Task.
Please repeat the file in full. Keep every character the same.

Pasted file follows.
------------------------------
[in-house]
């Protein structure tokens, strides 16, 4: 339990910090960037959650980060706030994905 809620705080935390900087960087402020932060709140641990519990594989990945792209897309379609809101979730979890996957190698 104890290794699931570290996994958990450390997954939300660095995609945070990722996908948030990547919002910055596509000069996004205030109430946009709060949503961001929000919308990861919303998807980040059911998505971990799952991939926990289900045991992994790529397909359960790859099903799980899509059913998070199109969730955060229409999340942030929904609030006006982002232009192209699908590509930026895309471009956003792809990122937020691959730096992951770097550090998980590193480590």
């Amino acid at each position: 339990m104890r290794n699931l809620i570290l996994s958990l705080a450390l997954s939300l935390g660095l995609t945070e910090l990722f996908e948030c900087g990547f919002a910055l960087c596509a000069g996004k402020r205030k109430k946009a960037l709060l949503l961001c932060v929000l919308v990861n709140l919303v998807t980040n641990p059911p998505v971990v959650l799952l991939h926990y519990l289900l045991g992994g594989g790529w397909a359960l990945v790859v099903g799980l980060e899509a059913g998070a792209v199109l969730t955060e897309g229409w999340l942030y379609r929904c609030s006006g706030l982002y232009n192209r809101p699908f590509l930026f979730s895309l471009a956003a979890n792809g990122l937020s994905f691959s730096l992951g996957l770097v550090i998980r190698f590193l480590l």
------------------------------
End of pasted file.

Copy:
[in-house]
């Protein structure tokens, strides 16, 4: 339990910090960037959650980060706030994905 809620705080935390900087960087402020932060709140641990519990594989990945792209897309379609809101979730979890996957190698 104890290794699931570290996994958990450390997954939300660095995609945070990722996908948030990547919002910055596509000069996004205030109430946009709060949503961001929000919308990861919303998807980040059911998505971990799952991939926990289900045991992994790529397909359960790859099903799980899509059913998070199109969730955060229409999340942030929904609030006006982002232009192209699908590509930026895309471009956003792809990122937020691959730096992951770097550090998980590193480590």
């Amino acid at each position: 339990m104890r290794n699931l809620i570290l996994s958990l705080a450390l997954s939300l935390g660095l995609t945070e910090l990722f996908e948030c900087g990547f919002a910055l960087c596509a000069g996004k402020r205030k109430k946009a960037l709060l949503l961001c932060v929000l919308v990861n709140l919303v998807t980040n641990p059911p998505v971990v959650l799952l991939h926990y519990l289900l045991g992994g594989g790529w397909a359960l990945v790859v099903g799980l980060e899509a059913g998070a792209v199109l969730t955060e897309g229409w999340l942030y379609r929904c609030s006006g706030l982002y232009n192209r809101p699908f590509l930026f979730s895309l471009a956003a979890n792809g990122l937020s994905f691959s730096l992951g996957l770097v550090i998980r190698f590193l480590l």